In “The Jetsons,” a cleaning robot takes care of the Jetsons’ home. Reducing the burden of cleaning work is appealing since it’s a routine and unappealing task. Some cleaning tasks involve danger as well as boredom. There’s the danger of using toxic cleaning chemicals. Then, there’s the danger that comes from cleaning at altitude. Enter skyscraper cleaning robots.
There are tens of thousands of large office buildings, apartment buildings, and other structures that need to be cleaned every week. The traditional approach exposes human cleaners to considerable danger. Each cleaning crew must secure to a cleaning platform, clean a segment, and then repeat the process. Throughout the cleaning day, fatigue and distraction are major concerns. In 2011, eight people died in skyscraper cleaning accidents in the United States alone. Fatal accidents in window washing have been recorded for years.
To reduce the likelihood of injury, window washers have responded by mandating higher training standards. Unionized window cleaners in New York are required to complete 800 hours of training. Unfortunately, many regions don’t have this kind of cleaning program. In addition to encouraging better training and equipment, cleaning robots have a role to play.
With more than $3 million in funding, Israel-based Skyline Robotics is aiming to deliver clean windows via robots. Ozmo, the cleaning robot, provides two benefits to end users. The robot increases productivity by only requiring one human operator on the ground instead of three at high altitude. Further, the robot uses a simple cleaning product to carry out cleaning, namely, distilled water. That means fewer equipment expenses for property managers.
Robotic arms with cleaning attachments are the fundamental robotic components of Ozmo. Each Ozmo has two robotic arms capable of a wide range of motion. It has points of articulation: one at the base and one midway through the arm. Based on photos of the company’s early prototypes, Skyline appears to be using Kuka robotic arms. Kuka already produces robotics for a variety of cleaning applications, including automotive cleaning for BMW.
While this cleaning robot does have machine learning capabilities, it cannot function from scratch. Users need to load a 3D building model to the robot to get it started. With that data in place, the robot builds a cleaning algorithm to cover each part of the building.
At this time, the company hasn’t released detailed specifications on the robot itself or the components inside it. Given the company is a young startup, it’s too soon to tell what will happen to its technology.
Robotic arms aren’t the only way to create cleaning robots. Aerones, a startup company based in Latvia, is taking an entirely different approach to cleaning robots: cleaning drones! Robotic arm-style cleaning robots can cover much ground. However, they require infrastructure in the form of a support platform. What if you need to clean a different kind of structure or have hard-to-reach areas on a skyscraper?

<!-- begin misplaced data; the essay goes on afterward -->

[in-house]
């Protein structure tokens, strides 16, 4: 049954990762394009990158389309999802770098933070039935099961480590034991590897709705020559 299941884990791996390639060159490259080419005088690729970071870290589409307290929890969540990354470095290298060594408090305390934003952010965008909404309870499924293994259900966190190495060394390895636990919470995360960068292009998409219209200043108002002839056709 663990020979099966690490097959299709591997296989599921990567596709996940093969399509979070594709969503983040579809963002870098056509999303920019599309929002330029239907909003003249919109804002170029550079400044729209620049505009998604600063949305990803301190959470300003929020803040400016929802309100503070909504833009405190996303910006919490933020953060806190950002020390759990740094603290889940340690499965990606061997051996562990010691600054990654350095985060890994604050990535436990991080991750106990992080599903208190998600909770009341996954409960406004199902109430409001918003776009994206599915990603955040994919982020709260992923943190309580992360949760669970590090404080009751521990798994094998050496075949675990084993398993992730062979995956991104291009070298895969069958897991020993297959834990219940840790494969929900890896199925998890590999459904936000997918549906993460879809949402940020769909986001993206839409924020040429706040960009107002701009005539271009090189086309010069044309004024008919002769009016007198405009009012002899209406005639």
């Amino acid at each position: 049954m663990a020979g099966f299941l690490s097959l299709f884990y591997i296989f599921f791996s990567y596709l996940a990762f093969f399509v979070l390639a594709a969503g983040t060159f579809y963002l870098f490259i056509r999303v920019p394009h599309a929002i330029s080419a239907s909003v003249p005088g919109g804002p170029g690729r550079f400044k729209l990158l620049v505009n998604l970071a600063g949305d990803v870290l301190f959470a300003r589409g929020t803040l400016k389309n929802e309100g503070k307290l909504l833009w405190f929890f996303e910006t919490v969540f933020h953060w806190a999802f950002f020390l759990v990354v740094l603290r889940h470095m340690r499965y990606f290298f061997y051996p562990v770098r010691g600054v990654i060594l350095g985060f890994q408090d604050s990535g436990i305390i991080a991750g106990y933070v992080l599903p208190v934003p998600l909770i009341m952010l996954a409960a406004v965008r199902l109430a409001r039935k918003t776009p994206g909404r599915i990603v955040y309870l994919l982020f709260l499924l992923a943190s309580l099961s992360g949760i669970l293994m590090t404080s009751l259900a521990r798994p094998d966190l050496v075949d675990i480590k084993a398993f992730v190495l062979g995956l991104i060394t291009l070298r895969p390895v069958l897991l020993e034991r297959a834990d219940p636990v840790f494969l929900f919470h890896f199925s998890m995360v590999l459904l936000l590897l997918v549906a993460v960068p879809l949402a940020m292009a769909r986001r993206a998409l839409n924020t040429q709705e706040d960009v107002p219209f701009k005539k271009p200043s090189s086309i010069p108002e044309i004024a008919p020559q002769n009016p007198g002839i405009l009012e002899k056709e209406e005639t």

Equipped with 28 propellers, Aerones’ cleaning drones will be able to fly to a height of 1,148 feet or 106 stories. At this stage, the company sees three main uses for its drones. It can be used to maintain wind turbines; there are over 4,100 of them in Europe alone. It can also be used for building cleaning and firefighting. Unlike almost all drones in use, Aerones have a different power solution: they’re tethered to the ground for power. Thus, the usual drone flight time limitations don’t apply to this device.
Due to its design and power supply, the Aerones drone has significant carrying capacity of up to 440 pounds. As a cleaning robot, the Aerones can carry a large amount of pressurized water to clean buildings or blast ice away. Further, this cleaning robot can be supplied with cleaning liquid through its ground tether, if that’s necessary. With added life capacity, the drone has been used for other purposes besides cleaning. In May 2017, the Aerones drone was used for a 1,000-foot base jumping event by Ingus Augstkalns in Latvia. This drone-assisted base jump is believed to be the first such jump in world history. Perhaps this cleaning drone will usher in a new drone hobby: drone jumping!
Aside from cleaning and jumping, what else can you use drones for? You can use drones to create 3D maps. The best part is that commercial drones on the market right now are suited for this hobby.
What about small cleaning robots such as the Roomba? These wheel-based robots have been around for years. As a result, they’re relatively mature in terms of technology and accessible in terms of price (most range between $200 and $700). These robot vacuum cleaners have substantial battery life. A PC Mag review found that two robot vacuums have a tested battery life over two hours. In terms of technology, laser navigation is a popular option. Most robot vacuums also give the end user control or monitoring by smartphone.
Cleaning is tedious, repetitive, and in the case of skyscrapers, dangerous. That’s why cleaning robots are going to increase in popularity. By using machine learning to improve navigation, the latest generation of robots doesn’t have to be controlled constantly. While most cleaning robots are controlled to some degree, we predict that fully or partially autonomous cleaning robots will become standard in the next 10 years.